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Teaching Old Dogs New (Old) Tricks

posted by Joe Galanes at 2015-10-20 11:39:00


I spent Sunday at NENSA’s coaches clinic at the Dublin School in Dublin, New Hampshire.  Thanks to Rob Bradlee, Kathy Maddock and Dublin’s host, Brad Bates, for a great day.  On the 90 minute ride back to Norwich, I contemplated how Firstbeat’s technology can help junior athletes and coaches at all levels of sport - not just the elite level.  

 

I asked myself a simple question.  What is the single biggest lesson I have learned using Firstbeat?  The answer is just as simple.  The cost of poorly executed easy training is far greater than I ever imagined and surely results in (1) poorly executed intensity training, and (2) either overtraining and injury or the need to alter the training plan.  I have been actively involved in running and skiing since I was a child.  Yet here I am at 50 learning a lesson we all have known to be true for years.  

 

What is it about Firstbeat’s analysis that drives that point home?  Again, the answer is simple. Firstbeat provides a graphic representation of workload (EPOC) and we quickly learn that EPOC does not increase in a linear way.   A well executed easy run will produce a EPOC workload somewhere between 20 and 40 ml/kg.  It is shockingly easy to go slightly harder (5% change in average heart rate) and produce a workload that is even as high as 100 ml/kg — 2.5 times the optimal level.  Exacerbating this problem, it is easier for younger athletes and less well condition athletes to zoom right through the easier workload levels.  Consequently, in those times when one most needs easy, aerobic training it is easiest to make a mistake.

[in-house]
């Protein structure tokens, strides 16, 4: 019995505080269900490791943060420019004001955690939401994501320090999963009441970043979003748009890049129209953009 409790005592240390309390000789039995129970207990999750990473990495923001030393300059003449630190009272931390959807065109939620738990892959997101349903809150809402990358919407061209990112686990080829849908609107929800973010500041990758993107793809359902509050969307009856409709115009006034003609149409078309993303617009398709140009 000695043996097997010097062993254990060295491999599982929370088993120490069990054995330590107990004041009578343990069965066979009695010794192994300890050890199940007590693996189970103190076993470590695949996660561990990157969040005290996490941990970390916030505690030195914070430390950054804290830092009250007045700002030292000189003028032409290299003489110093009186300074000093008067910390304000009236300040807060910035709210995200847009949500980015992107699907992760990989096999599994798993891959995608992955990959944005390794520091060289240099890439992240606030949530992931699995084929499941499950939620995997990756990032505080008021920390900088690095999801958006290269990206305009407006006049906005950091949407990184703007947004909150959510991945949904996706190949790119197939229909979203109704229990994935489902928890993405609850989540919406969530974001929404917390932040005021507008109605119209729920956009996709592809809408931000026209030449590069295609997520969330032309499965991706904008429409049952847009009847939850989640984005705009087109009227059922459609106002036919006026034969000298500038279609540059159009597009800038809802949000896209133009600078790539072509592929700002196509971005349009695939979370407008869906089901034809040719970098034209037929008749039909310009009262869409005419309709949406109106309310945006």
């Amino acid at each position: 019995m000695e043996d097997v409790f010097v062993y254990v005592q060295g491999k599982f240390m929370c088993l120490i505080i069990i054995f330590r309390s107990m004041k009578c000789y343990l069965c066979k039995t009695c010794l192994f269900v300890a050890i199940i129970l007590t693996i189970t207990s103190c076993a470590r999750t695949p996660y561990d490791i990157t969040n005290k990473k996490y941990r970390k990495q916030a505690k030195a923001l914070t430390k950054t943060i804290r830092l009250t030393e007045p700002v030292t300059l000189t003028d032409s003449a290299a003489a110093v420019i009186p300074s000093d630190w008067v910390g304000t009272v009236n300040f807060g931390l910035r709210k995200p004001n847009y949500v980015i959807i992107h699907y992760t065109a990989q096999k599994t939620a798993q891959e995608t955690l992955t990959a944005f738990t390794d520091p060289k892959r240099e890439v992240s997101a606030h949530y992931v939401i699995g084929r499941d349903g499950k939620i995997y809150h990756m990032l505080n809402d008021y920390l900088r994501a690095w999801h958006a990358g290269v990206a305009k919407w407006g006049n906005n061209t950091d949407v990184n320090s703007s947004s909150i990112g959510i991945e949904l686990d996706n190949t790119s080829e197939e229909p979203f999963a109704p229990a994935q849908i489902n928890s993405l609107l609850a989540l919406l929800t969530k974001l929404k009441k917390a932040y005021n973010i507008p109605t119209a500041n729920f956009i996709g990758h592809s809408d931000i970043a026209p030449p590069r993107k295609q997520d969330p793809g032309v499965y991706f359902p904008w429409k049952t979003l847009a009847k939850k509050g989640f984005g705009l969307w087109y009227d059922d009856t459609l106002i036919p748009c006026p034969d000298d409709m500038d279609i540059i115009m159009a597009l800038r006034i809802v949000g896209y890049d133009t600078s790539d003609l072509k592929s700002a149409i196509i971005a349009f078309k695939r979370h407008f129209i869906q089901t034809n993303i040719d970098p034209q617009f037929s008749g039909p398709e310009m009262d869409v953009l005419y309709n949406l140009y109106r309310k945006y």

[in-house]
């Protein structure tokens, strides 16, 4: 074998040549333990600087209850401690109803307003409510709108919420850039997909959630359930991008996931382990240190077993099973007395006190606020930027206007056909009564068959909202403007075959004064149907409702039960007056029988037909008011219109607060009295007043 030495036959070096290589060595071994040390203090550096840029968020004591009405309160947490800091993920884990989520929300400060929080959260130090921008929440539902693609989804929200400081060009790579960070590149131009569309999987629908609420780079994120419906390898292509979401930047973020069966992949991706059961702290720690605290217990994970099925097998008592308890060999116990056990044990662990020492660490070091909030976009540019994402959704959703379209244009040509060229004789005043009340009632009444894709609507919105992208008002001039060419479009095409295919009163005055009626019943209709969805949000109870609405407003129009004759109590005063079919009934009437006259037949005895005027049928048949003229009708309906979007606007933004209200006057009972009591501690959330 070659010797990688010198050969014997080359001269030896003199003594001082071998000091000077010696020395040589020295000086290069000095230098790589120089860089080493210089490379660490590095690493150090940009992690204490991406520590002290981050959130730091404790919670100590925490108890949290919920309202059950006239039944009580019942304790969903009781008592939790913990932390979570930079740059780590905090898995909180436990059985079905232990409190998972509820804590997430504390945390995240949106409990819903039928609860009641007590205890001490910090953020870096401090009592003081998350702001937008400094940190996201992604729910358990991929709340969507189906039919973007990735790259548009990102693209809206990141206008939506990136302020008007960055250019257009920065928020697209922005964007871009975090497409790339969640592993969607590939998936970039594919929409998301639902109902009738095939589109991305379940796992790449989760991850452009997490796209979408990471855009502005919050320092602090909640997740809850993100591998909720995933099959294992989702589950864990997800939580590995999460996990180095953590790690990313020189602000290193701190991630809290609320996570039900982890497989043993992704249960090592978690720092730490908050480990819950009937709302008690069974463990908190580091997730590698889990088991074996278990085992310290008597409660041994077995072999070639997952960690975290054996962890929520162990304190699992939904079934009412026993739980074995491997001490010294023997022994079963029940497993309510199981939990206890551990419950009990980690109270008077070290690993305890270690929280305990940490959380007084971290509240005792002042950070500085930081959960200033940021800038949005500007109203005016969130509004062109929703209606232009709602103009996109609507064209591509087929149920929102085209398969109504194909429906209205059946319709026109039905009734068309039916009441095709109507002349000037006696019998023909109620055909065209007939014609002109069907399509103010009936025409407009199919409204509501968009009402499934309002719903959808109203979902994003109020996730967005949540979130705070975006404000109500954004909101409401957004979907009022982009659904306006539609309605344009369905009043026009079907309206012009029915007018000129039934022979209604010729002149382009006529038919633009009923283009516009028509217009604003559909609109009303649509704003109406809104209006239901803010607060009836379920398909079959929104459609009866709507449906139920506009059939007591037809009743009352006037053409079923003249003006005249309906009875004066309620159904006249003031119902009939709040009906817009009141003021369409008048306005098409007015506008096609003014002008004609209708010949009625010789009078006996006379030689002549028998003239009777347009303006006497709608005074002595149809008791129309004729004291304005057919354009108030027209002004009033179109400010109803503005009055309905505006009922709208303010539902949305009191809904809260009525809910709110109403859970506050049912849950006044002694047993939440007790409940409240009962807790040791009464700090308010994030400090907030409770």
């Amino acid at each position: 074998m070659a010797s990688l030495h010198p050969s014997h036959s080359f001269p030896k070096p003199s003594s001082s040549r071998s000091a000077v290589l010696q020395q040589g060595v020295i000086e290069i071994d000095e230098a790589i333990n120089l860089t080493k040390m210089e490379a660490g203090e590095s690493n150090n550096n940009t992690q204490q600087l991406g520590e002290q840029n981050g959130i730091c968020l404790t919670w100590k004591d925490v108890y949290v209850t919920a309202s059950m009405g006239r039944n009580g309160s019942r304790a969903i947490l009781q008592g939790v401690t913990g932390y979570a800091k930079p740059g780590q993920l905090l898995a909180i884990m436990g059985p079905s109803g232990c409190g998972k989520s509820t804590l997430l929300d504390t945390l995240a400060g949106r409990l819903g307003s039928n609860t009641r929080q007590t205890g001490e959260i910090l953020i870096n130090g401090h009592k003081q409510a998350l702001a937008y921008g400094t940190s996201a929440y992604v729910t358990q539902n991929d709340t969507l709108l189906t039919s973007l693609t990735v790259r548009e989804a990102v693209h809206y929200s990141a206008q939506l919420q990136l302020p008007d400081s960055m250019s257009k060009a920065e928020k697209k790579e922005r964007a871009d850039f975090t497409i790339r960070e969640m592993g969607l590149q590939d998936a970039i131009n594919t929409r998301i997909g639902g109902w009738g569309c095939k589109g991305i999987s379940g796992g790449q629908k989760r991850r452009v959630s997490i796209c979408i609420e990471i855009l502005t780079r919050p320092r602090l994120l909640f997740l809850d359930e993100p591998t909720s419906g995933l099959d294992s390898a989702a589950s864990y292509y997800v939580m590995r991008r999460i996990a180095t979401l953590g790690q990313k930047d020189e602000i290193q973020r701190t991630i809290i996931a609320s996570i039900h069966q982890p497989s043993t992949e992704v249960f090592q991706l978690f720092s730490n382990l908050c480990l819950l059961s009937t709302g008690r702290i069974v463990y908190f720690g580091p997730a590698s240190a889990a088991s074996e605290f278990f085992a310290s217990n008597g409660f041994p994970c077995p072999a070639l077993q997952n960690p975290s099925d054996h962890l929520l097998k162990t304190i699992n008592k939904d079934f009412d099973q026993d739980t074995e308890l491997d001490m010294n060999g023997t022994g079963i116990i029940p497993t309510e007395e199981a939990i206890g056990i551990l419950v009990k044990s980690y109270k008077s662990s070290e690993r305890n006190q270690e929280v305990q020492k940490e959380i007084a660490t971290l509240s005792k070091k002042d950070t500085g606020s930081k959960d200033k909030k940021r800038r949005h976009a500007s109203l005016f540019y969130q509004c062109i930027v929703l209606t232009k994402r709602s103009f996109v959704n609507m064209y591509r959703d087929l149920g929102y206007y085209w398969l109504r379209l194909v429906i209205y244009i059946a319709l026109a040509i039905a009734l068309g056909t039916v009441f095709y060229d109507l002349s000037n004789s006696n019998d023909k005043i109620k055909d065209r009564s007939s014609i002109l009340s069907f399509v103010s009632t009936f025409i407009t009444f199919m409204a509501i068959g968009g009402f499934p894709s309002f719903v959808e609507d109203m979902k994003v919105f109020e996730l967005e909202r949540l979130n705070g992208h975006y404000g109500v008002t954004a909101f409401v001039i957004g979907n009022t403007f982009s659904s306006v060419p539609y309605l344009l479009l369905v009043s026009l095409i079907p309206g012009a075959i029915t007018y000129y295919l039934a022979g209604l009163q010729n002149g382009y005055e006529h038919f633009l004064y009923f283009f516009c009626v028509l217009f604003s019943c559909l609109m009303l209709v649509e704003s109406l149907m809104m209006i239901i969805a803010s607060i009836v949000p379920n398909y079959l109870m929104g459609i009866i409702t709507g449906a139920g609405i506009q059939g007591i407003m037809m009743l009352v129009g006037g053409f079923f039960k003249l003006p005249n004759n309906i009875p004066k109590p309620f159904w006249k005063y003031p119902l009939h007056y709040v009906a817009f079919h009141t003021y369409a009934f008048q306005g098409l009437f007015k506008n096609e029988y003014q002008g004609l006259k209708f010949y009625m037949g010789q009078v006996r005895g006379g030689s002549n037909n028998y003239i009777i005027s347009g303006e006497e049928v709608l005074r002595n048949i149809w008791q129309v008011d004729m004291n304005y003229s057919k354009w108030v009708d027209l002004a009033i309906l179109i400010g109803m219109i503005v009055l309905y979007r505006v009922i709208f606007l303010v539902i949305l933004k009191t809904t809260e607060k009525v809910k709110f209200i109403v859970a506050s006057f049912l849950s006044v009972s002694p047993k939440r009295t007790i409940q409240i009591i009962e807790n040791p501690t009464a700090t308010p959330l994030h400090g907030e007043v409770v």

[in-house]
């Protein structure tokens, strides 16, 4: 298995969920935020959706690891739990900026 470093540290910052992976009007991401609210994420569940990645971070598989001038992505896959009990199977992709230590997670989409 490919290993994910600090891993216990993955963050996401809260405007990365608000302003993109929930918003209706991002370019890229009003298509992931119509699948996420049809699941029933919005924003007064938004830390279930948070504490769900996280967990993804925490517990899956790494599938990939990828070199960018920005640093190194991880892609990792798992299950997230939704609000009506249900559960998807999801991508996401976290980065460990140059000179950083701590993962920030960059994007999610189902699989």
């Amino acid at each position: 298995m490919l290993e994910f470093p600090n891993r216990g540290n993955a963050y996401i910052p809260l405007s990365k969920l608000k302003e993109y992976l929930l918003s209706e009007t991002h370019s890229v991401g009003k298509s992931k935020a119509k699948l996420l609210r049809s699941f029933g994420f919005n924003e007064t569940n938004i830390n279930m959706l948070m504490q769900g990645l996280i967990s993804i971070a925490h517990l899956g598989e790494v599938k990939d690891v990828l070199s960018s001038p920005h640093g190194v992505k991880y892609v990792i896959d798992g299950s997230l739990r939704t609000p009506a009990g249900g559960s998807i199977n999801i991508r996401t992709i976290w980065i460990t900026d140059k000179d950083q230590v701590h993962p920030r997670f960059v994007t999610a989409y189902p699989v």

Rob Bradlee astutely pointed out in the seminar that cross-country skiing and running tend to attract highly motivated kids.  Getting them to train hard is not difficult.  It is more difficult to teach them the importance of training easy.  Maybe with this new technology we can help kids learn this lesson well at 14 and 15 rather than writing about learning it 35 years later! 

posted at: 2015-10-20 11:39:00, last updated: 2015-10-20 12:28:11

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